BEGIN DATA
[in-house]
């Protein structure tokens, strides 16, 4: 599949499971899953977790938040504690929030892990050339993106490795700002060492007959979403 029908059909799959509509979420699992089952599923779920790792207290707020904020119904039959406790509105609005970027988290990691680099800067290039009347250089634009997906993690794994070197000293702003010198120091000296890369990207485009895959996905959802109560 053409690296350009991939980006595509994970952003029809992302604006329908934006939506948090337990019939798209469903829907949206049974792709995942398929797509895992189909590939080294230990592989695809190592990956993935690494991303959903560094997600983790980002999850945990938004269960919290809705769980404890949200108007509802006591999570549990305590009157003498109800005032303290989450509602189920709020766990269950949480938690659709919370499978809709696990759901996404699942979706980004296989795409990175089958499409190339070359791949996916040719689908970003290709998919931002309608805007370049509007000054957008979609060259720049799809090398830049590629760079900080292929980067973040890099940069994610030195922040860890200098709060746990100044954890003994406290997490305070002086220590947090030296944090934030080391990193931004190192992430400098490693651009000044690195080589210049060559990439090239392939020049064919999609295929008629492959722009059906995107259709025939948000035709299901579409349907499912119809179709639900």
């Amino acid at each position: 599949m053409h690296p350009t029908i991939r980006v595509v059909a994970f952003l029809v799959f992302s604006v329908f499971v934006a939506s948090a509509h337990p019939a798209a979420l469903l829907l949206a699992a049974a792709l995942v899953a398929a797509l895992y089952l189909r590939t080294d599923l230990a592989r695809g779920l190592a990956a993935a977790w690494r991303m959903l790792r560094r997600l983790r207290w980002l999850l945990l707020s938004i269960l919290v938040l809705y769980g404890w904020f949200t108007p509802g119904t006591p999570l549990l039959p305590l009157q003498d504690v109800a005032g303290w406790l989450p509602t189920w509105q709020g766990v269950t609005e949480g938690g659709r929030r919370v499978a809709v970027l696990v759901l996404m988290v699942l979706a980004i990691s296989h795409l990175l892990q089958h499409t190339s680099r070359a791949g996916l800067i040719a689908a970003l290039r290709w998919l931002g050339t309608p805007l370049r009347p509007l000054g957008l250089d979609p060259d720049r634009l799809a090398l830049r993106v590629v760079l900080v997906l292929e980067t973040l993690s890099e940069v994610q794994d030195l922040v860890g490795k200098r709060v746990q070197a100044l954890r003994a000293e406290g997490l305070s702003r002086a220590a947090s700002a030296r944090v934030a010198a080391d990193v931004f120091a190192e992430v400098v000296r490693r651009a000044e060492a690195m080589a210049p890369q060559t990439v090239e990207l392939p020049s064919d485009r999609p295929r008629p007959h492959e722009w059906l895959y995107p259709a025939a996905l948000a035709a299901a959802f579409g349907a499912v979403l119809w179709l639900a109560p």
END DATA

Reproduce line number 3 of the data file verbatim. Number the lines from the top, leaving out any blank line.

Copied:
């Amino acid at each position: 599949m053409h690296p350009t029908i991939r980006v595509v059909a994970f952003l029809v799959f992302s604006v329908f499971v934006a939506s948090a509509h337990p019939a798209a979420l469903l829907l949206a699992a049974a792709l995942v899953a398929a797509l895992y089952l189909r590939t080294d599923l230990a592989r695809g779920l190592a990956a993935a977790w690494r991303m959903l790792r560094r997600l983790r207290w980002l999850l945990l707020s938004i269960l919290v938040l809705y769980g404890w904020f949200t108007p509802g119904t006591p999570l549990l039959p305590l009157q003498d504690v109800a005032g303290w406790l989450p509602t189920w509105q709020g766990v269950t609005e949480g938690g659709r929030r919370v499978a809709v970027l696990v759901l996404m988290v699942l979706a980004i990691s296989h795409l990175l892990q089958h499409t190339s680099r070359a791949g996916l800067i040719a689908a970003l290039r290709w998919l931002g050339t309608p805007l370049r009347p509007l000054g957008l250089d979609p060259d720049r634009l799809a090398l830049r993106v590629v760079l900080v997906l292929e980067t973040l993690s890099e940069v994610q794994d030195l922040v860890g490795k200098r709060v746990q070197a100044l954890r003994a000293e406290g997490l305070s702003r002086a220590a947090s700002a030296r944090v934030a010198a080391d990193v931004f120091a190192e992430v400098v000296r490693r651009a000044e060492a690195m080589a210049p890369q060559t990439v090239e990207l392939p020049s064919d485009r999609p295929r008629p007959h492959e722009w059906l895959y995107p259709a025939a996905l948000a035709a299901a959802f579409g349907a499912v979403l119809w179709l639900a109560p």